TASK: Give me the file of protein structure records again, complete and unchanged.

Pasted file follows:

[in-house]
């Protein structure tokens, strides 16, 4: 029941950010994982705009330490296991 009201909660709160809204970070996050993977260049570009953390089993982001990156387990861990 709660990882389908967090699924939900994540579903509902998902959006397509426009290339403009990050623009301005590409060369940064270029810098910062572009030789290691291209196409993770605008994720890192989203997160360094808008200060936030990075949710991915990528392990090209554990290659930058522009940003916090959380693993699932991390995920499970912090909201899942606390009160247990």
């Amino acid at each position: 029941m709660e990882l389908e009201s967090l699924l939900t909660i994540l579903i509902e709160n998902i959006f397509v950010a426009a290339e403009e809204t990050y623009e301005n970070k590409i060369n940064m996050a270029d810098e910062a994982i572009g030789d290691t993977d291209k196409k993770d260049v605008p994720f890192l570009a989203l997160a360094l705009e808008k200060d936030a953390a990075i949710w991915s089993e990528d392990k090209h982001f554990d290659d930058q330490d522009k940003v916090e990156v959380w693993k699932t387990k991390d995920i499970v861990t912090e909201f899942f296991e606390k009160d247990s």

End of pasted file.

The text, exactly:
[in-house]
């Protein structure tokens, strides 16, 4: 029941950010994982705009330490296991 009201909660709160809204970070996050993977260049570009953390089993982001990156387990861990 709660990882389908967090699924939900994540579903509902998902959006397509426009290339403009990050623009301005590409060369940064270029810098910062572009030789290691291209196409993770605008994720890192989203997160360094808008200060936030990075949710991915990528392990090209554990290659930058522009940003916090959380693993699932991390995920499970912090909201899942606390009160247990």
């Amino acid at each position: 029941m709660e990882l389908e009201s967090l699924l939900t909660i994540l579903i509902e709160n998902i959006f397509v950010a426009a290339e403009e809204t990050y623009e301005n970070k590409i060369n940064m996050a270029d810098e910062a994982i572009g030789d290691t993977d291209k196409k993770d260049v605008p994720f890192l570009a989203l997160a360094l705009e808008k200060d936030a953390a990075i949710w991915s089993e990528d392990k090209h982001f554990d290659d930058q330490d522009k940003v916090e990156v959380w693993k699932t387990k991390d995920i499970v861990t912090e909201f899942f296991e606390k009160d247990s």